One year after Polar Delight and Pinkberry closed their doors, a third frozen yogurt shop has bitten the dust.
Flavors, located at 290 York St., posted a sign on its window in early September announcing a search for new tenants, who were instructed to call the property landlord. The store was empty except for several boxes, deconstructed frozen yogurt machines and remnants of the counter, which had been torn down. Owner Mohamed Elsamra could not be reached for comment, but Elliot Detchon ’67, who owns the frozen yogurt store Go Greenly on 48 Whitney Ave., said the presence of several frozen yogurt shops, including Froyo World on 46 High St., created tough competition for his business and likely Flavors’ as well.
“There were a burst of stores opening all within a relatively short time, and there is only so much of that business you can sustain because competition can weed things out pretty quickly,” Detchon said. “I feel like it is fortunate just to be survivors at the moment.”
Anthony Koutroumanis, Flavors’ landlord, said he does not know why Flavors’ owners chose to close the store, adding that he had not been aware of any plans to close Flavors until the owners told him near the end of August. Koutroumanis noted that he did not know who would be his next tenant.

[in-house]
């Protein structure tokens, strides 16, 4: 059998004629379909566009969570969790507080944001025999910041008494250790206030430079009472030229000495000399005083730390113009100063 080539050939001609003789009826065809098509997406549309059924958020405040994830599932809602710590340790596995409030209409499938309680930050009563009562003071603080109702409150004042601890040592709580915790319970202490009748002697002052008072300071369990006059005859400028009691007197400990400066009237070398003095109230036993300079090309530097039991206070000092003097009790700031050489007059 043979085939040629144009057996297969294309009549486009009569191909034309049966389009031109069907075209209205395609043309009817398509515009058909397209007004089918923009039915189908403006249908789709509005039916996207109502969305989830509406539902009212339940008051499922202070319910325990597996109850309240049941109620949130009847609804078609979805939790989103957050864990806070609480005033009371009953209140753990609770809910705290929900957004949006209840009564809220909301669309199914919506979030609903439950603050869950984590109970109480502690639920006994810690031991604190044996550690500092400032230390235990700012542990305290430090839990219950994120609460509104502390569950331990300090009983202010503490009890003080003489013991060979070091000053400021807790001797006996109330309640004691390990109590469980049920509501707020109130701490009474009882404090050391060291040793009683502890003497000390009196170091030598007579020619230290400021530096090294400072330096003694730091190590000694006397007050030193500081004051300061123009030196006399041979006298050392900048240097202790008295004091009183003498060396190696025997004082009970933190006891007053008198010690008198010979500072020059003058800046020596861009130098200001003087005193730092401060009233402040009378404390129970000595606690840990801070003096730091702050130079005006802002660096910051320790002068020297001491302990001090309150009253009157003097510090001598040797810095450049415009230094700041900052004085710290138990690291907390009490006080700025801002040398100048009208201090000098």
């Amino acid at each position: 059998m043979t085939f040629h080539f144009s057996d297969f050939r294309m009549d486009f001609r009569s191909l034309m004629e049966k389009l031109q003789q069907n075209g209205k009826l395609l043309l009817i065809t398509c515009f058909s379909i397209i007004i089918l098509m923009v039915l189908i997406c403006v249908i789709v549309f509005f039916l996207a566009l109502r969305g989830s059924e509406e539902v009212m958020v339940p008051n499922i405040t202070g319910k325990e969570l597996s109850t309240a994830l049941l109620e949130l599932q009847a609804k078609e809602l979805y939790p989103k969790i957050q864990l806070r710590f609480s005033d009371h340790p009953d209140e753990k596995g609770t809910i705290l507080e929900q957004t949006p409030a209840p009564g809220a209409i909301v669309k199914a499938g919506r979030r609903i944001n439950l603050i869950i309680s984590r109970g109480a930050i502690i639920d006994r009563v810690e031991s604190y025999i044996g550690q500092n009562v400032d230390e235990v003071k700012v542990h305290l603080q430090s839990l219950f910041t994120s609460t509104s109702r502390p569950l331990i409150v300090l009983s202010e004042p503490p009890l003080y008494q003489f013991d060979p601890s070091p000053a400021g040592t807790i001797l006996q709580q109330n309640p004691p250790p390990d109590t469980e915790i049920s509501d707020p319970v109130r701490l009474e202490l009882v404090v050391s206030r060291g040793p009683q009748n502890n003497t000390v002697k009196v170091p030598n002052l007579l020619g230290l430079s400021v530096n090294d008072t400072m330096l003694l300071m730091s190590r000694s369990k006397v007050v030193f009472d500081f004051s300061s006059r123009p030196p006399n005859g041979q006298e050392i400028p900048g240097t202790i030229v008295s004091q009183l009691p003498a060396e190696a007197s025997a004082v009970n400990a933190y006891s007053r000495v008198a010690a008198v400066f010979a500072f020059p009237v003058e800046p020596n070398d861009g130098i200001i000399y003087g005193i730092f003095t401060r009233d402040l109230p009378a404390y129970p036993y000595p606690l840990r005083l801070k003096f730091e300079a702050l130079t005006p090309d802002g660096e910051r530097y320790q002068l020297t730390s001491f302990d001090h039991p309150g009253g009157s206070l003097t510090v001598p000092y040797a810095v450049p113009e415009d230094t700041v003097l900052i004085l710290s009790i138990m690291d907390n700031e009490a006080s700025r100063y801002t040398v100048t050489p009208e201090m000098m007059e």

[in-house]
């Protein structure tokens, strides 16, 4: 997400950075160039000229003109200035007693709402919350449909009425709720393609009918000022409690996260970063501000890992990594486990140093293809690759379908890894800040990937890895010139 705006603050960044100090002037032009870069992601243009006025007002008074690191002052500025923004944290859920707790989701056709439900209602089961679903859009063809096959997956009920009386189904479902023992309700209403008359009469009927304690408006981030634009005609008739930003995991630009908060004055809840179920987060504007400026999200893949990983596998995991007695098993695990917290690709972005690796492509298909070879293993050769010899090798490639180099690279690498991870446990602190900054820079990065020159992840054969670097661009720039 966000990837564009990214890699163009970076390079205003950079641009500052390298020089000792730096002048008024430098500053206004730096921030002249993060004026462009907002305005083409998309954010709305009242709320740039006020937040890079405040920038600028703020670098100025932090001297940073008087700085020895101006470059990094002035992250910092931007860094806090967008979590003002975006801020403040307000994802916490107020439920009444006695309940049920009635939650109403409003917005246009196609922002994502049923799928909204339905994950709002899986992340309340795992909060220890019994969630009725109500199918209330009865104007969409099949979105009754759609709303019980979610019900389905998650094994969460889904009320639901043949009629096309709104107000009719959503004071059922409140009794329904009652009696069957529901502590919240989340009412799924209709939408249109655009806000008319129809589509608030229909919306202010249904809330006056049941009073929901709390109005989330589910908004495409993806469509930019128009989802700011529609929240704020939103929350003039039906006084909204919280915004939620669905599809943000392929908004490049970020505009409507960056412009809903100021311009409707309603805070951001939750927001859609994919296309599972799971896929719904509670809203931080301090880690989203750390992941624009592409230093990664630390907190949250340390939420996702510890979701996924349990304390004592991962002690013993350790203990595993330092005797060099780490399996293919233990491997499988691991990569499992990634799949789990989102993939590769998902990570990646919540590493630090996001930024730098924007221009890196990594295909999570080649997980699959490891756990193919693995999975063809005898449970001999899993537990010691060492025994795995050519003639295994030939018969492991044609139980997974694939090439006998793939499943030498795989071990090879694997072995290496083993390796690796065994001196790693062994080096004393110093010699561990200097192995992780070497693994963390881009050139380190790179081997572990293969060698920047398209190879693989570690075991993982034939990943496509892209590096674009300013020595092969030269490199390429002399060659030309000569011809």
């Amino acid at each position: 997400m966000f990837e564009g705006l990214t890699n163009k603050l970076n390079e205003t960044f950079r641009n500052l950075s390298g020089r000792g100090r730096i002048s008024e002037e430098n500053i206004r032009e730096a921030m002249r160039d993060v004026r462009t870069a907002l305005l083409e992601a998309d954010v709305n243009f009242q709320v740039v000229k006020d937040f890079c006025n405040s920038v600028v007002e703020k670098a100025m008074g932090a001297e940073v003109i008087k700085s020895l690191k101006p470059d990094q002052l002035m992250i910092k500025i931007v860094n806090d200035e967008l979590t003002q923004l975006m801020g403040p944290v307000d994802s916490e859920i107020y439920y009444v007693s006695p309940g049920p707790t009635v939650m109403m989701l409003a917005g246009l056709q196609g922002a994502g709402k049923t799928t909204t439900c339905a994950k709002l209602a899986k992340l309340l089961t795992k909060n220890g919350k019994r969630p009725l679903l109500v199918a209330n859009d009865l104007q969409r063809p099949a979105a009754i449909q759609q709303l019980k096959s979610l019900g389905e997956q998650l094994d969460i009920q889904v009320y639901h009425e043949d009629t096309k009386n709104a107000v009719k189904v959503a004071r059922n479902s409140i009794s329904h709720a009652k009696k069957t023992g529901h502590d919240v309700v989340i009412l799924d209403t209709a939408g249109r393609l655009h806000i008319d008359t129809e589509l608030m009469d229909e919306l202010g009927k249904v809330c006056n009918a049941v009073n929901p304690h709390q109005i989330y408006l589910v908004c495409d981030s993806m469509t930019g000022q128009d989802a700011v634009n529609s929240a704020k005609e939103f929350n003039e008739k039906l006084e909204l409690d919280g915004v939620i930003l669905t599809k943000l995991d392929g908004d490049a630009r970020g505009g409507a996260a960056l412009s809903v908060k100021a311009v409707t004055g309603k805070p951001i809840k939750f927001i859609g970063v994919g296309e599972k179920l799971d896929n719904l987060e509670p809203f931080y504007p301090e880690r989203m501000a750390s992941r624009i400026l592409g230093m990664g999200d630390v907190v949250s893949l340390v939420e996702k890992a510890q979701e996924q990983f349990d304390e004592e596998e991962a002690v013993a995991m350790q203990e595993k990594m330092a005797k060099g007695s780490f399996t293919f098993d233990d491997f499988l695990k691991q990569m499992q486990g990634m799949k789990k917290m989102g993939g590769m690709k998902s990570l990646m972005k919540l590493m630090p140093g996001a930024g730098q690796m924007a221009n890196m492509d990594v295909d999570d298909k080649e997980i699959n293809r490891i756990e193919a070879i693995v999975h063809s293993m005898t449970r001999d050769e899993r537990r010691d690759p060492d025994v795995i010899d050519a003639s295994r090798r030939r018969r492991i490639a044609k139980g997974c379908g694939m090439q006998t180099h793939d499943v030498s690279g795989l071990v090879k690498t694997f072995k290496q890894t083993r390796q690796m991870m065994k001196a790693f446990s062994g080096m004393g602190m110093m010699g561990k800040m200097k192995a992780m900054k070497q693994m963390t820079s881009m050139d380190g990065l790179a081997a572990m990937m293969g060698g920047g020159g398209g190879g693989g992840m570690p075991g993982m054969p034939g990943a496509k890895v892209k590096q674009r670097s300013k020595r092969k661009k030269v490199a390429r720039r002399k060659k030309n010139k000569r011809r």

“Whoever pays the rent,” Koutroumanis said. “If a dress shop pays the rent, then I’ll bring a dress shop in.”
Flavors opened in fall 2011, after the arrival of Froyo World, which set up shop in 2010. In 2011, Froyo World owner William Bok publicly accused Flavors of stealing his store’s marketing strategies. Go Greenly, Polar Delight and Pinkberry all opened their doors in 2013.
Joyce Koltisko ’18 said she believes that because Flavors and Froyo World were in close proximity to each other, the closing of one did not create much of an inconvenience for her.
“Seeing the closing of Flavors was certainly a surprise,” said Koltisko. “It was in a central location. But realistically, anyone going to Flavors would also go to Froyo World because they are not too far from each other.”
Koltisko added that the impact of Flavors’ closing was further softened by the store’s proximity to Ashley’s Ice Cream, which also sells frozen treats.
Detchon also highlighted that New England’s cold winters made New Haven a less-than-ideal location for frozen yogurt shops. He added that while his store is expanding its menu to include seasonal items such as hot drinks, the dearth of frozen yogurt customers in the winter likely resulted in lower revenues for the area’s frozen yogurt shops, including Flavors.
Nicole Clark ’16 agreed that opening a frozen yogurt shop in New England was probably not the most foolproof business decision.
“I don’t understand why you’d need more than two frozen yogurt shops in a place whose main consumer base is there when Yale is under a blanket of snow,” Clark said.
A recent report by USA Today found that college students order frozen yogurt more often than any other food item.